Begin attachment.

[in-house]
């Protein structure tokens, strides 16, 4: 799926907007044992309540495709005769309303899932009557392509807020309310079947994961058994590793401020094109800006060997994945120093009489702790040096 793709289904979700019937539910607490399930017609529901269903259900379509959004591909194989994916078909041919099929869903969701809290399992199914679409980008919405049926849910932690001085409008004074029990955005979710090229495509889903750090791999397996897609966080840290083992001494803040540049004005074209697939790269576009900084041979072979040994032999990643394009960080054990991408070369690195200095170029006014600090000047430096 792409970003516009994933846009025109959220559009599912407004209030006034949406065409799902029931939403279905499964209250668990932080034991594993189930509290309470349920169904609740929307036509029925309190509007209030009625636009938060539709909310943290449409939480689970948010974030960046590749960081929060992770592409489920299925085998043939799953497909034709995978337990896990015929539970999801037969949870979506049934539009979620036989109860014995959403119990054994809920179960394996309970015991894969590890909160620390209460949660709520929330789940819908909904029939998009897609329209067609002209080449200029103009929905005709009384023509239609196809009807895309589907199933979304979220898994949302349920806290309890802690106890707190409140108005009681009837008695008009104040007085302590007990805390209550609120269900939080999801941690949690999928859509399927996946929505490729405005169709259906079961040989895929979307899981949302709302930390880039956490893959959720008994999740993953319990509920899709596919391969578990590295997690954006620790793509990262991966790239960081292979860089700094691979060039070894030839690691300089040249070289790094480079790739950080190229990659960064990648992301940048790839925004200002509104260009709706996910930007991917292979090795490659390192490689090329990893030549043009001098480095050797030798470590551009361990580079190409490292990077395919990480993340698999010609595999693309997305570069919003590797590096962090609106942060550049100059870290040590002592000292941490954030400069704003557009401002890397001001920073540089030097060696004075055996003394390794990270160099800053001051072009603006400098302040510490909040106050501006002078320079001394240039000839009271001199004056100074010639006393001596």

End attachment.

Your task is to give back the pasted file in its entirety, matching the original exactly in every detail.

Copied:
[in-house]
């Protein structure tokens, strides 16, 4: 799926907007044992309540495709005769309303899932009557392509807020309310079947994961058994590793401020094109800006060997994945120093009489702790040096 793709289904979700019937539910607490399930017609529901269903259900379509959004591909194989994916078909041919099929869903969701809290399992199914679409980008919405049926849910932690001085409008004074029990955005979710090229495509889903750090791999397996897609966080840290083992001494803040540049004005074209697939790269576009900084041979072979040994032999990643394009960080054990991408070369690195200095170029006014600090000047430096 792409970003516009994933846009025109959220559009599912407004209030006034949406065409799902029931939403279905499964209250668990932080034991594993189930509290309470349920169904609740929307036509029925309190509007209030009625636009938060539709909310943290449409939480689970948010974030960046590749960081929060992770592409489920299925085998043939799953497909034709995978337990896990015929539970999801037969949870979506049934539009979620036989109860014995959403119990054994809920179960394996309970015991894969590890909160620390209460949660709520929330789940819908909904029939998009897609329209067609002209080449200029103009929905005709009384023509239609196809009807895309589907199933979304979220898994949302349920806290309890802690106890707190409140108005009681009837008695008009104040007085302590007990805390209550609120269900939080999801941690949690999928859509399927996946929505490729405005169709259906079961040989895929979307899981949302709302930390880039956490893959959720008994999740993953319990509920899709596919391969578990590295997690954006620790793509990262991966790239960081292979860089700094691979060039070894030839690691300089040249070289790094480079790739950080190229990659960064990648992301940048790839925004200002509104260009709706996910930007991917292979090795490659390192490689090329990893030549043009001098480095050797030798470590551009361990580079190409490292990077395919990480993340698999010609595999693309997305570069919003590797590096962090609106942060550049100059870290040590002592000292941490954030400069704003557009401002890397001001920073540089030097060696004075055996003394390794990270160099800053001051072009603006400098302040510490909040106050501006002078320079001394240039000839009271001199004056100074010639006393001596």